Tuesday, August 30, 2016

How Travel Most Likely Saved My Life


It starts in Belize. In order to get to the first zipline platform, we have to hike up a hill, and then climb a ton of steps. 


Part of the way up the steps, I feel like I can't breathe. I’ve been exercising every day, how can I be this out of shape, I think. I let the others in our group pass by me, until I finally catch my breath. I climb the rest of the stairs. I have no issues for the rest of the day,


 or the rest of the trip. I shrug it off as a fluke.

A few months later we travel to Colorado. We decide to go hiking at Chautauqua Park in Boulder. 

We take an easy trail that meanders up the mountain. 


I’m having an impossible time. Going up, I can’t walk more than twenty steps without having to stop. 


I can’t seem to breathe. It’s not a huffing from too much exercise can’t breathe, I’m gasping for air, only able to take short breaths that do not seem to be delivering oxygen to my lungs. 


It takes me forever to get up the mountain. Fortunately once we level off and make our way down, I’m back to normal.
Just after our Colorado trip I get a huge surprise. I’m the winner of Un-cruise’s 20th Anniversary essay contest (here’s the link to the essay if you’d like to read it). My prize is a trip for two to Costa Rica and Panama. Seriously awesome! While reviewing the itinerary, I notice that there is a good amount of hiking. I don’t want to be the weird girl who can’t breathe during the hikes, so at my routine appointment with my rheumatologist (because I have Lupus), I mention my recent issues. She thinks it might be related to the pulmonary embolism (due to Antiphospholipid Antibody Syndrome) I had a few years ago, but it seems easier to rule my heart out first before poking around in my lungs. The rest has been a blur…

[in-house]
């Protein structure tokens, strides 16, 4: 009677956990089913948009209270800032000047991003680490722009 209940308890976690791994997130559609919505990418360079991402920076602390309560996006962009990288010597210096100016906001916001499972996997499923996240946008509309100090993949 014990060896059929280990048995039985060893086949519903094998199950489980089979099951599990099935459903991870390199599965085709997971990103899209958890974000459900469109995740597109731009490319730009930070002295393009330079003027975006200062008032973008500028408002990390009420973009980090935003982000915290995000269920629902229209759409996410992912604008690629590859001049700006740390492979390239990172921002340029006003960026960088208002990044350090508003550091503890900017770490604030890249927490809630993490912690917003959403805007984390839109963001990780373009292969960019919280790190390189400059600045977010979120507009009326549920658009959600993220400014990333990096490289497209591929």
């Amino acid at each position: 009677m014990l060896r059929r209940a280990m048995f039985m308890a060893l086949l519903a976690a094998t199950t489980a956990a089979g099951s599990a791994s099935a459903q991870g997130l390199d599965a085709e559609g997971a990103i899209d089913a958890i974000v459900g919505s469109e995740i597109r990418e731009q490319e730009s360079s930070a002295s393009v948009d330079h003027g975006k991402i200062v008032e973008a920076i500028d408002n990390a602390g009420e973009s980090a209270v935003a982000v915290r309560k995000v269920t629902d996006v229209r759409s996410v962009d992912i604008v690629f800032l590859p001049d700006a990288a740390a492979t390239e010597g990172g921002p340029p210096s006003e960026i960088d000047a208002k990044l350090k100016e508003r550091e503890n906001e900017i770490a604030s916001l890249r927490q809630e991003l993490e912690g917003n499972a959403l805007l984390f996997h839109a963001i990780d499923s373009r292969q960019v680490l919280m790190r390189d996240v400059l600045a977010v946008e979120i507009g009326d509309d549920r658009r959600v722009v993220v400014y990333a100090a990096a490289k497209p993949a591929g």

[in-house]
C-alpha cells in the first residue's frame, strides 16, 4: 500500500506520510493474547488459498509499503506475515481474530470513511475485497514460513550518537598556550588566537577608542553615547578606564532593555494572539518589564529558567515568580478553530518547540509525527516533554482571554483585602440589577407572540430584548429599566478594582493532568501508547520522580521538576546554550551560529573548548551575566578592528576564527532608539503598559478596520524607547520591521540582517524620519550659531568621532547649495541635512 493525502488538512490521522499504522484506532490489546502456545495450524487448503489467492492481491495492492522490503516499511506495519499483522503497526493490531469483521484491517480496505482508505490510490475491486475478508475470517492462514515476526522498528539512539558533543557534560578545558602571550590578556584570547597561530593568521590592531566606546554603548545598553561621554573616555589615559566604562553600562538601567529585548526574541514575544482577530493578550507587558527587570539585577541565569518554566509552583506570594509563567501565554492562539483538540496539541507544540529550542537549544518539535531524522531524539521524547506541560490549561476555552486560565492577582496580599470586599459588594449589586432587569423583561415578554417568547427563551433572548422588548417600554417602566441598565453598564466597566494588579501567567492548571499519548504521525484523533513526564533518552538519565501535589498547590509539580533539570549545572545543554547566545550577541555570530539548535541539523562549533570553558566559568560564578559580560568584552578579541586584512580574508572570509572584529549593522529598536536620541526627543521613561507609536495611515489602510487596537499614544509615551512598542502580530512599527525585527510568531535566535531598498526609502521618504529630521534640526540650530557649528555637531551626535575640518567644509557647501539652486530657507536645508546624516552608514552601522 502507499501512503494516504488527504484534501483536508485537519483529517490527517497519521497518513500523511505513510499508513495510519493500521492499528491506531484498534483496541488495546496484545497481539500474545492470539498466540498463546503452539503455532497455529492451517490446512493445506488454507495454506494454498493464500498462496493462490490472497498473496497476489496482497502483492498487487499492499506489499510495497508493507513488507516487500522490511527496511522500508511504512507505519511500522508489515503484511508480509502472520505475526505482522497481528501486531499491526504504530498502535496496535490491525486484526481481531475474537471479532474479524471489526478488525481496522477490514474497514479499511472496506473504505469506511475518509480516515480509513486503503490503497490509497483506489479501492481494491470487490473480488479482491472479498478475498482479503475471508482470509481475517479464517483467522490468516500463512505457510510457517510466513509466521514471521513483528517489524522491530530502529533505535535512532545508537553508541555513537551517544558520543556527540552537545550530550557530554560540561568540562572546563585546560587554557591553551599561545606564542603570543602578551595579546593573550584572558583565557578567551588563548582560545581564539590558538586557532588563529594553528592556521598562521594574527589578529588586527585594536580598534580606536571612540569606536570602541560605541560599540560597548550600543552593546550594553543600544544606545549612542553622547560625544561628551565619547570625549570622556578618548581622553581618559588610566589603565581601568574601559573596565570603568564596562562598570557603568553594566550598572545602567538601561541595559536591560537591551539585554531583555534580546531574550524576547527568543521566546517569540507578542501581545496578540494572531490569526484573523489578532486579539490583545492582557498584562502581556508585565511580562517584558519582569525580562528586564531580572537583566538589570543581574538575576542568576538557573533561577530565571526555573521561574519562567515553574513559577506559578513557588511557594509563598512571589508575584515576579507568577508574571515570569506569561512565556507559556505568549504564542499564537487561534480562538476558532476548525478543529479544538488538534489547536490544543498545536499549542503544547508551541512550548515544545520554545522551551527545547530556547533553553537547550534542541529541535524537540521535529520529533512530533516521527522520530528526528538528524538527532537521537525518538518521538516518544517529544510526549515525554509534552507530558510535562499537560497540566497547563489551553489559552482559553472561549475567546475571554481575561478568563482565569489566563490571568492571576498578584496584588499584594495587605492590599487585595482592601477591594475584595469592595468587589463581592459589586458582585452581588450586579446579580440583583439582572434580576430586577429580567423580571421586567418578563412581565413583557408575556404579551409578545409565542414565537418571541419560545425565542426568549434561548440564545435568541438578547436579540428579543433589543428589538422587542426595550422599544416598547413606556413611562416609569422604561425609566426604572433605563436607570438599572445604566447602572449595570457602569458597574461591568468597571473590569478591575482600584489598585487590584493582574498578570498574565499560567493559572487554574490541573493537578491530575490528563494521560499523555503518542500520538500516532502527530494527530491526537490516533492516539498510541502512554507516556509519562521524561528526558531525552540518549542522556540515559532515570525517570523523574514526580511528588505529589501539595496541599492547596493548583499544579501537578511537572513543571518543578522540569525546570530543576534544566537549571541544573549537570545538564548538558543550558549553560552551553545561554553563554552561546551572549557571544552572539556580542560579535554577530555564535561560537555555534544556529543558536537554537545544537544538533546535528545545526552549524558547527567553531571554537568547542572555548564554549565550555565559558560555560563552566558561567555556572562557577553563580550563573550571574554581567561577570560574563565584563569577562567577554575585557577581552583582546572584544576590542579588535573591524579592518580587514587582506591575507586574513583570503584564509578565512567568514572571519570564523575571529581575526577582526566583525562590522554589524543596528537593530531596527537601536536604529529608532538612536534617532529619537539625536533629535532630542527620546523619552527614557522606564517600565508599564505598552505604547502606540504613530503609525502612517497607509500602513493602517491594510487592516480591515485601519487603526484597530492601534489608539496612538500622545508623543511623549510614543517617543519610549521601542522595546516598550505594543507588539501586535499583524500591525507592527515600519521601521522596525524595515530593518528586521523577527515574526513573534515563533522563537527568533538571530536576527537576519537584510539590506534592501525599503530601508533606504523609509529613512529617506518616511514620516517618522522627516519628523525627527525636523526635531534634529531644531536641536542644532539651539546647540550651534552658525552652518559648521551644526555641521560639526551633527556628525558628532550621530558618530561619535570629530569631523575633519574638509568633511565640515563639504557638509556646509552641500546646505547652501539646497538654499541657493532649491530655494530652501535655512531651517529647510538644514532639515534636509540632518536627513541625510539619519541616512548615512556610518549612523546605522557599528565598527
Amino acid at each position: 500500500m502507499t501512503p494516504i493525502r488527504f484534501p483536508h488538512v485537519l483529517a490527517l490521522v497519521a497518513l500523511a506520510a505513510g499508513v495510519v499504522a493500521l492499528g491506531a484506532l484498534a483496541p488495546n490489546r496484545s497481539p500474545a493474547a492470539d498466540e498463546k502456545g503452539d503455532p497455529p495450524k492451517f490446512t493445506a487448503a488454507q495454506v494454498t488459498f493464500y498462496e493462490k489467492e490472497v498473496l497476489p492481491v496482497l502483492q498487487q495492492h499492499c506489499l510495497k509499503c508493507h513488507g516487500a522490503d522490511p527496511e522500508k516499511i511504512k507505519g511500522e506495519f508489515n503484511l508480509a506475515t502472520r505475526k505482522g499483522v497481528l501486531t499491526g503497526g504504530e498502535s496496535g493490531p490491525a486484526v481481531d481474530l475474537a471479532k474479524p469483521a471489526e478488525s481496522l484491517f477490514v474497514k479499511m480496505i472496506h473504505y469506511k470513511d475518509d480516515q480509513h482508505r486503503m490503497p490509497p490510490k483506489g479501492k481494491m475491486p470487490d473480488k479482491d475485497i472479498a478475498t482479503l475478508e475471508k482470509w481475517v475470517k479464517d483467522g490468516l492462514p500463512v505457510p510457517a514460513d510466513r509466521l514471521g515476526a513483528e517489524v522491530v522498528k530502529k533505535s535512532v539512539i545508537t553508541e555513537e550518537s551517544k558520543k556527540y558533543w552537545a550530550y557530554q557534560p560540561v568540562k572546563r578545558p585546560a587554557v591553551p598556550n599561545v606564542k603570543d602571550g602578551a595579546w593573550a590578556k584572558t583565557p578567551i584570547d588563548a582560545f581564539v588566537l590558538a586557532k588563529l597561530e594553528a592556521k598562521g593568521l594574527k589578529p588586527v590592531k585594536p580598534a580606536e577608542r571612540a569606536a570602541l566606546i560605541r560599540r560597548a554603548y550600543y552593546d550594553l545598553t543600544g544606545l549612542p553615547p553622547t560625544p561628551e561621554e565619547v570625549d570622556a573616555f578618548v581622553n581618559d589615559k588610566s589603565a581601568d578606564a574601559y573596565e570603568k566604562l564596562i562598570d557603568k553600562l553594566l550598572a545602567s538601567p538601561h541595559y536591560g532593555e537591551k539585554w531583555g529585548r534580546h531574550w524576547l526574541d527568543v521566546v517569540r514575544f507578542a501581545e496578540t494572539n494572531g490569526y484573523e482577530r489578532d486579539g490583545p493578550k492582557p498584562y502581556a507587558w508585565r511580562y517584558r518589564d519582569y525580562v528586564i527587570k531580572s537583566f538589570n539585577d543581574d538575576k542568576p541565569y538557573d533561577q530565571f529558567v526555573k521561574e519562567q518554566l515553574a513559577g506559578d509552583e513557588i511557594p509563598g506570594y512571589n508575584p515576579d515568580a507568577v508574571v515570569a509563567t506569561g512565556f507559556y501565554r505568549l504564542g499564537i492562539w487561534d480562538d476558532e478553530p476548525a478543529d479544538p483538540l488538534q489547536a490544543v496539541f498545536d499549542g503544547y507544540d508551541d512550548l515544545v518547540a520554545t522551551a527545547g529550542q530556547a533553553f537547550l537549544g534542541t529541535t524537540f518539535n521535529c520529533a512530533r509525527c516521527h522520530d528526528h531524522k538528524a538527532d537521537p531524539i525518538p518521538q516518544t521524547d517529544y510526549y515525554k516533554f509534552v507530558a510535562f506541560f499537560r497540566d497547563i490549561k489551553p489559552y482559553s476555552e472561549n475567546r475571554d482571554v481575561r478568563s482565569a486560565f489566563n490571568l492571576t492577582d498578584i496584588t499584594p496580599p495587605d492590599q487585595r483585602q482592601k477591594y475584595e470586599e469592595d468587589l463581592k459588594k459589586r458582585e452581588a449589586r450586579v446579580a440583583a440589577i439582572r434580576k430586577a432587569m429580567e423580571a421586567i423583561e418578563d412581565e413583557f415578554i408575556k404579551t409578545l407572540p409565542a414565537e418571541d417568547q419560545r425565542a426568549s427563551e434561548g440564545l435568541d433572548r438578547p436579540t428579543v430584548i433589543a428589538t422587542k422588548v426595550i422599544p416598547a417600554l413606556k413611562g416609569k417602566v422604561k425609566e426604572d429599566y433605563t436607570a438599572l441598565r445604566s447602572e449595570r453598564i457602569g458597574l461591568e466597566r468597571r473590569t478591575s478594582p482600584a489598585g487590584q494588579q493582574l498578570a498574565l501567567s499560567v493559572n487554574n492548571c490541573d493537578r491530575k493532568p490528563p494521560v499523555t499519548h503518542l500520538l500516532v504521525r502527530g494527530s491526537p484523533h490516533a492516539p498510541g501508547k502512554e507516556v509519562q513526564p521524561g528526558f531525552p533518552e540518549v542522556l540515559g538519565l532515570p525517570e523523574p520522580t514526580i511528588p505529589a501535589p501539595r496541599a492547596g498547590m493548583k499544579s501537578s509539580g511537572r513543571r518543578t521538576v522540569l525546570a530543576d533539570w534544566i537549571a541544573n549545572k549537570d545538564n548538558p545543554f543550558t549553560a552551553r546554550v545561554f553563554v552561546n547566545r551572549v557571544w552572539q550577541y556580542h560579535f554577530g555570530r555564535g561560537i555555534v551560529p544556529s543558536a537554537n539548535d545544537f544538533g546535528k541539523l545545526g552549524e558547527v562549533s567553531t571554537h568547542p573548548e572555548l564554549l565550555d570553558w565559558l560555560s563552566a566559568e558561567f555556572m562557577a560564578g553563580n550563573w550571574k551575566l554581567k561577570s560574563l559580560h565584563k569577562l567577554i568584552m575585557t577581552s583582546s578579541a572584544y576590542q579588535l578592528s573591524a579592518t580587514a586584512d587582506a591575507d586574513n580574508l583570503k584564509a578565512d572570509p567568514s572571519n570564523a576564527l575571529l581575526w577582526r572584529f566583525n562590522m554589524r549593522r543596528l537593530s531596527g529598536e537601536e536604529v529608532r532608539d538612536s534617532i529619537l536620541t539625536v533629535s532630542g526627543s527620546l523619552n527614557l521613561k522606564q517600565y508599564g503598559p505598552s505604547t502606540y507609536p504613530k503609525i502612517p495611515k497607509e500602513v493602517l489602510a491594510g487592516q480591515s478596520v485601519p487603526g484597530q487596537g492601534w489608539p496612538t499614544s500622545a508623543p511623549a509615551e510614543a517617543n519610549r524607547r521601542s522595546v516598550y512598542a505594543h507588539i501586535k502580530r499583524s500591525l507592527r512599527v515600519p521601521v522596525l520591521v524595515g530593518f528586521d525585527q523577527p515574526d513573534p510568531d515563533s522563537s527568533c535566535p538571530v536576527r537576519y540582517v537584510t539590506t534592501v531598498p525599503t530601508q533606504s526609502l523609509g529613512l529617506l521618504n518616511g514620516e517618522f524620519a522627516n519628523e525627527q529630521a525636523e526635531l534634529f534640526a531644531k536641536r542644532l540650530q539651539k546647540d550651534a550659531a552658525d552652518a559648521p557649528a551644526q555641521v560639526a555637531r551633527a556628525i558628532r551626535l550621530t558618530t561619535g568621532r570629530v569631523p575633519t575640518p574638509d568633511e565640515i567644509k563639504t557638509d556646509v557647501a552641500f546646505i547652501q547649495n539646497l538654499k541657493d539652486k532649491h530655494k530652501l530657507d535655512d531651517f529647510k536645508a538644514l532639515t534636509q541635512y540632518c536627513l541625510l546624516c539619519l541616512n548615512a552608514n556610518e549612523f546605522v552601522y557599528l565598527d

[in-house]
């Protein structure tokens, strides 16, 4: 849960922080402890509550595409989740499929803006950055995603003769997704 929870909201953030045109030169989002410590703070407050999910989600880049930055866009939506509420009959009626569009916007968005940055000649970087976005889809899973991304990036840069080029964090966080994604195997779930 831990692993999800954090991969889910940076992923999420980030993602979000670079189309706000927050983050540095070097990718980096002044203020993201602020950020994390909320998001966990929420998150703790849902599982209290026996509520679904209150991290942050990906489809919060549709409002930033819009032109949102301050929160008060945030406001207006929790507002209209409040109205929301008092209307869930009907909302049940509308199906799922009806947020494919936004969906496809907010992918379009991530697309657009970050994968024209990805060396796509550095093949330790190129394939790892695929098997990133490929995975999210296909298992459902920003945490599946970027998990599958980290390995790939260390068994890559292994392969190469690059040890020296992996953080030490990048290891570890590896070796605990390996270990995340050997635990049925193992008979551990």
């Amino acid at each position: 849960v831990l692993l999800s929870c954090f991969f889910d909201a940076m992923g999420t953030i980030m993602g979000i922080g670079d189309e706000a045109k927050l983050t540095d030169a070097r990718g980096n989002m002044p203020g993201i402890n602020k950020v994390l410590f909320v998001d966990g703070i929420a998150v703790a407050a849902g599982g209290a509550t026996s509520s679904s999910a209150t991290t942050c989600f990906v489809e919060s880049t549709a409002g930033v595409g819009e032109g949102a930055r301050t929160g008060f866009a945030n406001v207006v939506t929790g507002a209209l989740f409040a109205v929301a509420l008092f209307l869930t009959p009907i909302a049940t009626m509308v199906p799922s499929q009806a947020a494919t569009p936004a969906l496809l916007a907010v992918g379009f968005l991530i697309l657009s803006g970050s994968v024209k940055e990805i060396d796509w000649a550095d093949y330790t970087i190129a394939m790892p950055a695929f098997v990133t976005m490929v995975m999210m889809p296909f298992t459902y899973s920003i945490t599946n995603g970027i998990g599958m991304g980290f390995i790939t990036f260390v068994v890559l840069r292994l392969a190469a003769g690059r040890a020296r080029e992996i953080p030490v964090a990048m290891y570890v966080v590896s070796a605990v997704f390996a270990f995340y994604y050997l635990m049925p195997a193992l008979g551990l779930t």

-Echocardiogram
-      
          -Call from the doctor-pressure found in the right side of my heart. Must go to the    hospital immediately for something called a V-Q scan. The test involves breathing in    nuclear gas. Sadly I do not develop super powers. The test is clear, no blood clots in my  lungs.
-         
         -See a cardiologist. Lots of appointments with my rheumatologist. 
-        
          -Get a right heart catheterization. Pulmonary arterial hypertension confirmed. Start    treatment (taking Viagra, yup, you read that right).
-       
      -See the pulmonary hypertension specialist. Because it is a rare condition, there aren’t a  lot of specific pulmonary hypertension specialists. I’m lucky because I live near The Hospital of the University of Pennsylvania in Philadelphia. They have an entire pulmonary  hypertension center.  

     Fortunately for me, my pulmonary hypertension was caught early. My prognosis at this point is positive. My heart is still strong and healthy. Most people are not so fortunate. Most people aren’t ziplining in Belize, hiking in Colorado, or doing other activities that trigger symptoms this early. The majority of people don’t experience being short of breath until they are doing everyday activities. Usually by this point the pressure has been quietly deteriorating and weakening their heart, and things are pretty bad (sometimes in heart failure bad). I am grateful to God for an early diagnosis and a whole team of doctors who are dedicated to, as my new specialist put it, keeping me from "falling off the cliff."